On the 5th February 2003, when the US Secretary of State, Colin Powell, took to the stage at the UN headquarters in New York to present America’s case for war against Iraq, one thing was missing, or at least appeared to be missing from the much-photographed press area outside the Security Council chamber. For concealed beneath a baby-blue banner containing the UN logo erected for the occasion was a tapestry reproduction which had hung proudly in its place for almost 20 years. Appropriate? Maybe, as the masterpiece carefully concealed is easily the most striking, anti-war demonstration ever created, a work which art historian Herbert Read described as “a cry of outrage and horror amplified by a great genius” and by the ‘genius’ himself as “an instrument of war against brutality and darkness”. The artist? Picasso. The masterpiece: Guernica.
Between 4:30 a.m. and 7:45 a.m. on the 26th April 1937, in the midst of Spain’s vicious Civil War, the Basque village of Guernica was brutally attacked by an unprovoked raid of German bombs and gunfire on the orders of the Nationalist leader, General Franco. One third of the population of the village, some 2300 people, were either killed or severely injured, and the old town was utterly destroyed. At 7:39 am on the 11th March 2004, the first of 10 bombs exploded in a train packed with Madrid’s early morning commuters. Almost 200 people were killed in this horrendous massacre, innocent lives destroyed, families ripped apart and Spain, targeted in this ‘second Guernica’ by an unprovoked attack of terrorist means. The similarities are striking. Both the fascist regime of Franco along with his Nazi and Italian fascist support and the terrorist organisation of Al Qaeda sought to intimidate and terrorise and take whatever innocent lives were necessary in pursuance of their iniquitous objectives, while both attacks have rendered Spain the victim of unspeakable horror and its attackers the subject of international abhorrence and outrage. So while Colin Powell and the advocates of the Iraqi war may have felt more comfortable in covering up this phenomenal anti-war masterpiece when they promoted a new war in which similar scenes of horrific slaughter would be an inevitable result, there can be no doubts of the unquestionable relevance which the painting has in today’s violent and nonsensical world.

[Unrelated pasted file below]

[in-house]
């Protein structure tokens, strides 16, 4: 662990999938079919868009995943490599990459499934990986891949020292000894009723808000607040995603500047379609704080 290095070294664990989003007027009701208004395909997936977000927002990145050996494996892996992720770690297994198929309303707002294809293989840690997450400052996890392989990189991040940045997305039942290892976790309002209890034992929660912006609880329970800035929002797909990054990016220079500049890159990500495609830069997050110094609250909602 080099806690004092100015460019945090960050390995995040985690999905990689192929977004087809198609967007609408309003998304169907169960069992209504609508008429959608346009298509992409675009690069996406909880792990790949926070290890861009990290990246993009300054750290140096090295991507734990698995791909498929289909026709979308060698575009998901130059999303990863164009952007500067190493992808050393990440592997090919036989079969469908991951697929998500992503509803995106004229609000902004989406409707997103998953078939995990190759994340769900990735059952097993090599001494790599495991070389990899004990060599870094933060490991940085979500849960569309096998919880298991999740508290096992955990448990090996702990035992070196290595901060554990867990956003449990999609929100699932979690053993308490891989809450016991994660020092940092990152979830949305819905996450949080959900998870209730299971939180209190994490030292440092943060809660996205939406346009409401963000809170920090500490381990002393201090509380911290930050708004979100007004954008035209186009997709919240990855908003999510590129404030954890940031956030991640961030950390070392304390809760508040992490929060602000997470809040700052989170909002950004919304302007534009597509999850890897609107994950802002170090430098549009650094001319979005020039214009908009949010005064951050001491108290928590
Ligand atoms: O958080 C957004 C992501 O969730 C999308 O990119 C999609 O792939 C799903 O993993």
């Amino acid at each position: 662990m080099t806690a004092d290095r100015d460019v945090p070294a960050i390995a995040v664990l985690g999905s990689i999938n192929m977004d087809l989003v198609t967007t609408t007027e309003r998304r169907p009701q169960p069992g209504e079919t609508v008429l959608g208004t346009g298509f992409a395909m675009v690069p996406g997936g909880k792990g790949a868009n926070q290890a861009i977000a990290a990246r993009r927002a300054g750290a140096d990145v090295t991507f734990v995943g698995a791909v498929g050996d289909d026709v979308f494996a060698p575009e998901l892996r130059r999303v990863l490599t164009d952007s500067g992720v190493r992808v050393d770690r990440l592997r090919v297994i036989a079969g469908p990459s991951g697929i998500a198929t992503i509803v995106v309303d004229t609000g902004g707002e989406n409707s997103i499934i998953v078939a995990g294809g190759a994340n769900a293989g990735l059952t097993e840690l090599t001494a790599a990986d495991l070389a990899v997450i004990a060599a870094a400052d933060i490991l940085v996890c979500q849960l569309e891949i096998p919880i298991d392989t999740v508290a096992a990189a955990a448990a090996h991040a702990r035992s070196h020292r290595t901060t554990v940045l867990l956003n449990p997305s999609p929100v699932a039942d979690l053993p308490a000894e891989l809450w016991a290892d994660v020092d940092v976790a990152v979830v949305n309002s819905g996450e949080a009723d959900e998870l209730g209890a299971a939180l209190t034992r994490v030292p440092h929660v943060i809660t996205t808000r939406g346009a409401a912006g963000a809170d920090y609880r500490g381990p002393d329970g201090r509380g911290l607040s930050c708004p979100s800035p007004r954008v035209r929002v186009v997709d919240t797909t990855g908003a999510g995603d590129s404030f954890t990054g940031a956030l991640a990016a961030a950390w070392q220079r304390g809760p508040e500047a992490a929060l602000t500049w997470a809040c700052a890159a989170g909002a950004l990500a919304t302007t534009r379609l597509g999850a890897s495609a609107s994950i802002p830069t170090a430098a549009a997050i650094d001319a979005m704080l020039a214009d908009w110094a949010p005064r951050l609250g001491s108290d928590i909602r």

In this post, I will begin by exploring Picasso’s use of intrinsically nationalistic themes in Guernica, which present such a powerful portrayal of the suffering not just in Guernica, but for the nation of Spain as a whole. Secondly I will go on to illustrate the continuing relevance of these nationalistic sentiments, highlighted most powerfully by the events of the 11th March in Madrid, which inspired my own interpretation of Picasso’s work, ‘Segunda Guernica’ .